When I first came to Berlin I wrote about the little green man who has almost become a symbol of your city. I thought Ampelmännchen were a subtle marker of the former east-west border – that you could tell which side of the now invisible wall you were on by the appearance of the hatted chaps at the crossings.
I’ve been walking around the city a fair bit and I realise I was terribly wrong. They’re all over the place, west and east. I started to ignore them a bit and with my impatient London pedestrian skills, began hopping across the street if there was no traffic coming even when the man was red. It’s got me into hot water, though. I had a fiery telling off from a middle-aged woman outside Kino International a few weeks back. I shrugged, pretended I couldn’t understand and secretly felt it was quite a good thing to break that rule. Berlin, it seems so relaxed and then you hit a huge knot of uptightedness.
Had my German been better, though, I’d have pointed out that it’s just as dangerous to cross the road obeying all the rules. Last month, I nearly had a heart attack when a huge lorry swung round the corner as I was crossing the road apparently under the green man’s protection. I swore in bad German, threw a V-sign and got a torrent of abuse back. Was I in the wrong? The man was green. Green.
A fellow roadcrosser explained that cars turning right can run over the green ampelman. What? Are you mad?
To make things worse, while you’re crossing the road and have just got to the middle, the green man suddenly turns red. You’re left stranded there for ages while huge lorries roar past.
Berlin’s traffic lights are definitely biased towards cars.
Listen, I’m not bitter or angry that you Germans own Rolls-Royce, Bentley and the Mini. You make good cars. Even our ones. But I think some kind of car-love brings out the worst in you. Behind the wheel the most sensible people seem to become ruthless, selfish, speed-addicted cyclist and pedestrian haters. And even if they don’t, drivers shouldn’t have the unfair help of Berlin’s traffic light system too.
It all seems geared to cars here. The roads cut through everything. Think how nice Tiergarten would be if it wasn’t a huge roundabout. Hitler’s only good idea was to put the traffic underground. In London the congestion charge, lack of parking and other anti-car measures might have enraged some drivers, but less traffic has generally made the city a nicer place. It’d do the same to Berlin.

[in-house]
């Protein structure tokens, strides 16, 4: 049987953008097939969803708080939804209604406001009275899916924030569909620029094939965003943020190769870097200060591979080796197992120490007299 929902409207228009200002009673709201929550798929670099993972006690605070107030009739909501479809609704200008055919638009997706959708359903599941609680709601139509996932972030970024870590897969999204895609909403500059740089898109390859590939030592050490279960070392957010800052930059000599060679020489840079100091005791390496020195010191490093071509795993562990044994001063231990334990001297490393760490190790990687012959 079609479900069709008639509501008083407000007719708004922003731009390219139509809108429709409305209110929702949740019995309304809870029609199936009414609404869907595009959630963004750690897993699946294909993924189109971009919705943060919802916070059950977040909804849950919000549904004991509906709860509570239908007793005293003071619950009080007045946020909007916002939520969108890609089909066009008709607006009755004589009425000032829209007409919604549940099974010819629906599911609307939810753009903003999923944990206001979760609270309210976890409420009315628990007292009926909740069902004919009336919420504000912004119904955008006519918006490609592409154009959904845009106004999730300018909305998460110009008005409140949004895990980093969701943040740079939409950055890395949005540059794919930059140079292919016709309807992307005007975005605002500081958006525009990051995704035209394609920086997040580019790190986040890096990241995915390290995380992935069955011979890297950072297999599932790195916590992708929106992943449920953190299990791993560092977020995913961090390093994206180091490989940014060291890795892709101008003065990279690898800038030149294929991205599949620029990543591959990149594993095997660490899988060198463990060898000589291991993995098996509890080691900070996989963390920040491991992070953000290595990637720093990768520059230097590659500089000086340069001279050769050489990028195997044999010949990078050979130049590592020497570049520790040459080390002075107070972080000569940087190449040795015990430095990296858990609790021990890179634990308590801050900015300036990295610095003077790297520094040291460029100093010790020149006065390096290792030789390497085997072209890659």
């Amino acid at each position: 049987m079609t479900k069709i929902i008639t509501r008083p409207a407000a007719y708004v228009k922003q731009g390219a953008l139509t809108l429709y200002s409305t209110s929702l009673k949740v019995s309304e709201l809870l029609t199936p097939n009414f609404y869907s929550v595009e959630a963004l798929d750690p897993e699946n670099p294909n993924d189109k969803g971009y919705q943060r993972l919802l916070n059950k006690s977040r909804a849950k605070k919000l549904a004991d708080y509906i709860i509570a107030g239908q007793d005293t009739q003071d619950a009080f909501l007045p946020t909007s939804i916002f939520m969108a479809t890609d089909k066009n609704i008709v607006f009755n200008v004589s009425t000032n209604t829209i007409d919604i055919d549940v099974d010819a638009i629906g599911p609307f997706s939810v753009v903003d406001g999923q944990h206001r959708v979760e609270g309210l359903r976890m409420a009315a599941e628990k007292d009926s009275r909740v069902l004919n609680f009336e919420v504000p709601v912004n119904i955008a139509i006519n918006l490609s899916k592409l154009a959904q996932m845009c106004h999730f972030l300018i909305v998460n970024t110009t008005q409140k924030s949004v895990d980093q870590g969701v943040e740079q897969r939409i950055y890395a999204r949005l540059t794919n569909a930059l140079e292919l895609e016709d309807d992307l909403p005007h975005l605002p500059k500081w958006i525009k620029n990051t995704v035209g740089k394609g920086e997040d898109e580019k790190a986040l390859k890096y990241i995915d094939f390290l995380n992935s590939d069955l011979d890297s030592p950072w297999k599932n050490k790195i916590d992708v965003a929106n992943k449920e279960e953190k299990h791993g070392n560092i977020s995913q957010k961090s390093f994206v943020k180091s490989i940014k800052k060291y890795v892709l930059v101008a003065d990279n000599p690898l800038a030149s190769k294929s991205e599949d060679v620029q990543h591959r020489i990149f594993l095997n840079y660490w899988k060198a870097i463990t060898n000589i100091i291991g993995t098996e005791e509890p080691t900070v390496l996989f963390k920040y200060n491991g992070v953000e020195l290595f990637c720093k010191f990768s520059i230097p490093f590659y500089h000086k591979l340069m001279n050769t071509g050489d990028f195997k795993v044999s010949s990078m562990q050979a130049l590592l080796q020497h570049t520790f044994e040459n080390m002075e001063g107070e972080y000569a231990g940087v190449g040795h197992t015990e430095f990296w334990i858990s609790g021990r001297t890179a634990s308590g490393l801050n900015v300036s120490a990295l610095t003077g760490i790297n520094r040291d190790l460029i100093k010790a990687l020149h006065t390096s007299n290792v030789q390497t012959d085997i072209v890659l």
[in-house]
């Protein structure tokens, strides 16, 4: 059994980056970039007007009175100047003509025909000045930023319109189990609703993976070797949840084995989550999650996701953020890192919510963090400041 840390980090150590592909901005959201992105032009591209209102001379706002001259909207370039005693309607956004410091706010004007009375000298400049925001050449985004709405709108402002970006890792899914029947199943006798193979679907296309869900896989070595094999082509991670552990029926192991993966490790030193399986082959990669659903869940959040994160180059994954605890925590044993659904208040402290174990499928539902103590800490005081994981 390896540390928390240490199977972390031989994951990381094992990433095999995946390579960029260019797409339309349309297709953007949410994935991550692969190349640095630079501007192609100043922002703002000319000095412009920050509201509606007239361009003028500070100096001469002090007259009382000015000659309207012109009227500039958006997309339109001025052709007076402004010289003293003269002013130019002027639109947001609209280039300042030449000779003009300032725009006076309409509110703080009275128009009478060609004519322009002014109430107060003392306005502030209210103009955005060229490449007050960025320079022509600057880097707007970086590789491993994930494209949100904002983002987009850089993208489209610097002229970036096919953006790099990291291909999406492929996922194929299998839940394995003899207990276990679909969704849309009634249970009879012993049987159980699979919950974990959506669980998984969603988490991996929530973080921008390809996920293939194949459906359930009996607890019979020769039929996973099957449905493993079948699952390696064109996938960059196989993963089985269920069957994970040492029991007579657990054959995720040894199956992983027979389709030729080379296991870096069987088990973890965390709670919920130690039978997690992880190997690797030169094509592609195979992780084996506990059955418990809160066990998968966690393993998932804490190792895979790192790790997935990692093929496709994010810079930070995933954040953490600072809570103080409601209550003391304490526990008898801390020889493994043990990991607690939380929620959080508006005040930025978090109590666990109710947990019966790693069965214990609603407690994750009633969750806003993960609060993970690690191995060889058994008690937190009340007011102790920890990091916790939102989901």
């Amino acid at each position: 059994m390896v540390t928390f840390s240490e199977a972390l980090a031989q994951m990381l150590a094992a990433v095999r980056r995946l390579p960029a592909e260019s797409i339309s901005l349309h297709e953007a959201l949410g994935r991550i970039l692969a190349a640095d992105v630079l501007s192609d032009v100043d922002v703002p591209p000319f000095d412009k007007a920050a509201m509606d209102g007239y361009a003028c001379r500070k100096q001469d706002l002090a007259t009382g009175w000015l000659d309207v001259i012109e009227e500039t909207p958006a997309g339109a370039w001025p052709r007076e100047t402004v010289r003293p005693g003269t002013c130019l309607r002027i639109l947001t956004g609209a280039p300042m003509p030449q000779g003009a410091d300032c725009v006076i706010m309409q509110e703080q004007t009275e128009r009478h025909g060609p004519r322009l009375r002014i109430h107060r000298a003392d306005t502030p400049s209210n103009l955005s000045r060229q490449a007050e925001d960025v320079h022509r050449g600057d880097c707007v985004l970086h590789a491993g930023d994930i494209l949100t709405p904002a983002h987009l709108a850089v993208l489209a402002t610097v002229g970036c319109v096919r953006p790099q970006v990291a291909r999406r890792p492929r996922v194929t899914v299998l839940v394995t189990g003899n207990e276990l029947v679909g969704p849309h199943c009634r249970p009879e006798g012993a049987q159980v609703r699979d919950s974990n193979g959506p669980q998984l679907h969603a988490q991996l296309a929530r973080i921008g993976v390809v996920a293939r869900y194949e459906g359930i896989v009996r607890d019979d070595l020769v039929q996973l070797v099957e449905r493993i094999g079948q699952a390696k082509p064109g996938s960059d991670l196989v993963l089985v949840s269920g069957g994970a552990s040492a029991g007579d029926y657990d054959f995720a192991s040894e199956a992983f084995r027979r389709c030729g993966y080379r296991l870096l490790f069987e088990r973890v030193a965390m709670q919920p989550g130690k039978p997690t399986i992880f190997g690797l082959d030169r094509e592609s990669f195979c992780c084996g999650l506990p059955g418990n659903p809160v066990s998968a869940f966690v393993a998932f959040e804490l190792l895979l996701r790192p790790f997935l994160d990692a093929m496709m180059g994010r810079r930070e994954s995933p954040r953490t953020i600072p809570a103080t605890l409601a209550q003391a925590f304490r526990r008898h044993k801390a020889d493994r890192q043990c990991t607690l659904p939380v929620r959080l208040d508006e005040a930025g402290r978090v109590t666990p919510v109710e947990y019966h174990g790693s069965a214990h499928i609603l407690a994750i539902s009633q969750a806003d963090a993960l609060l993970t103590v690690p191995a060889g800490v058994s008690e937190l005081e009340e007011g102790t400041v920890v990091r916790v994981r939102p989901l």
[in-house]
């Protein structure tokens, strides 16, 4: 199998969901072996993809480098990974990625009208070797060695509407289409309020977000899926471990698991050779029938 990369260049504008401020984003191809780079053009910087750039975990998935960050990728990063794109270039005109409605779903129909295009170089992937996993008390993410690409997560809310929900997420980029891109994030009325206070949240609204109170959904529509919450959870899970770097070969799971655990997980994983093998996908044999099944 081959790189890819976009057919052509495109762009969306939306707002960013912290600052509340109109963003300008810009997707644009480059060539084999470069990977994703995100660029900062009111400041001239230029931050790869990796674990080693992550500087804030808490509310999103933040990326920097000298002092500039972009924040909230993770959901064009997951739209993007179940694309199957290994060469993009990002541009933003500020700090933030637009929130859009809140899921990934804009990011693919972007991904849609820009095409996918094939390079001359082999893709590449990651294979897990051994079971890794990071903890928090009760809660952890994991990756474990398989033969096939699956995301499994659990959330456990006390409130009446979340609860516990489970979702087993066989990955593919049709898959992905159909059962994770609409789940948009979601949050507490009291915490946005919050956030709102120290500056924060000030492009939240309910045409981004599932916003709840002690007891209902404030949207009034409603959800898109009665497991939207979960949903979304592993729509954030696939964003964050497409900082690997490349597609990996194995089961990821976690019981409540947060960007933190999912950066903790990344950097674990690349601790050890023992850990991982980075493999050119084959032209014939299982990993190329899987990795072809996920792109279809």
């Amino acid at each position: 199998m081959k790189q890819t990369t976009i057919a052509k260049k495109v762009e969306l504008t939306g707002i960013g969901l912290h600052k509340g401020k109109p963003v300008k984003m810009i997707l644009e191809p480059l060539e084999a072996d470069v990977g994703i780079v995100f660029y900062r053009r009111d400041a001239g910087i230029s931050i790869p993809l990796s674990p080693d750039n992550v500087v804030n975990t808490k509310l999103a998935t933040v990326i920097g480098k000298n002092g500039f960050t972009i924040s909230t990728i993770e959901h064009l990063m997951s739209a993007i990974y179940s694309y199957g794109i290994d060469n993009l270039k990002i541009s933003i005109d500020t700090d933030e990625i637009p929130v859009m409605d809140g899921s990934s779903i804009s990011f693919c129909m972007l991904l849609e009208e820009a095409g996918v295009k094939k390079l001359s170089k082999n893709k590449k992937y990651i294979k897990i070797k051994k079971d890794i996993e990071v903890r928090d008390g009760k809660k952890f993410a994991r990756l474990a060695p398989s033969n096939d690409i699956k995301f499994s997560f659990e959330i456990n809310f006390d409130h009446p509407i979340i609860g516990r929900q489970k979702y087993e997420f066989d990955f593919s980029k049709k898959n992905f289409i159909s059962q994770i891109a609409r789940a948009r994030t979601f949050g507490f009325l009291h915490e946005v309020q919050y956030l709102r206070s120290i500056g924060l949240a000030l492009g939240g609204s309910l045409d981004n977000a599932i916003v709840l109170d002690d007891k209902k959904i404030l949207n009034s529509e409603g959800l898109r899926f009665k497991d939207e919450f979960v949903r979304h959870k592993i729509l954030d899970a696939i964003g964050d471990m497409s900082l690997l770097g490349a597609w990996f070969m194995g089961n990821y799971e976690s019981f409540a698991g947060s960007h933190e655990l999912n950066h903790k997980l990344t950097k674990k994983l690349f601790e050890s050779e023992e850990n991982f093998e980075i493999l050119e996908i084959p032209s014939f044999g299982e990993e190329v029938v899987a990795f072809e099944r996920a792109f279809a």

After my brush with death, I decided to saddle up my bike. I managed to avoid getting my wheel stuck in the tramlines and coming to a sticky end, but within only a few hours I had a puncture. The cause? Broken glass. Everywhere.
So I took my bike to the shop to get a new tyre and they told me it failed all the new safety measure laws. I needed at least two yellow reflectors for the front and back wheel, a permanent lighting system connected to a dynamo, a clear sounding bell, reflectors at the front and back, a Z-rear reflector and pedals with yellow reflectors. This really made me laugh. When I swerve to avoid the broken bottle and get hit by a heavy-goods truck turning right at least my bike will have some bright lights on it. Or is this number of reflectors an indication that Berlin’s drivers are so reckless they wouldn’t see you without them.
I cycled a lot in London and I thought it would be safer in Berlin than there. But last year Berlin had 11 cyclist deaths and London 13. When you think of how much bigger London is and how few cycle paths it has that’s quite a startling comparison.
It can only be one thing, I conclude. The stupid turning right rule when the green man is showing, that’s killing the poor cyclists as they wheel their bikes across the road.
Seriously, though, the turn-right-on-green rule is crazy and dangerous. In London when the little man is green you have absolute right of way. He doesn’t have a hat, but he really protects you. Why don’t you do the same?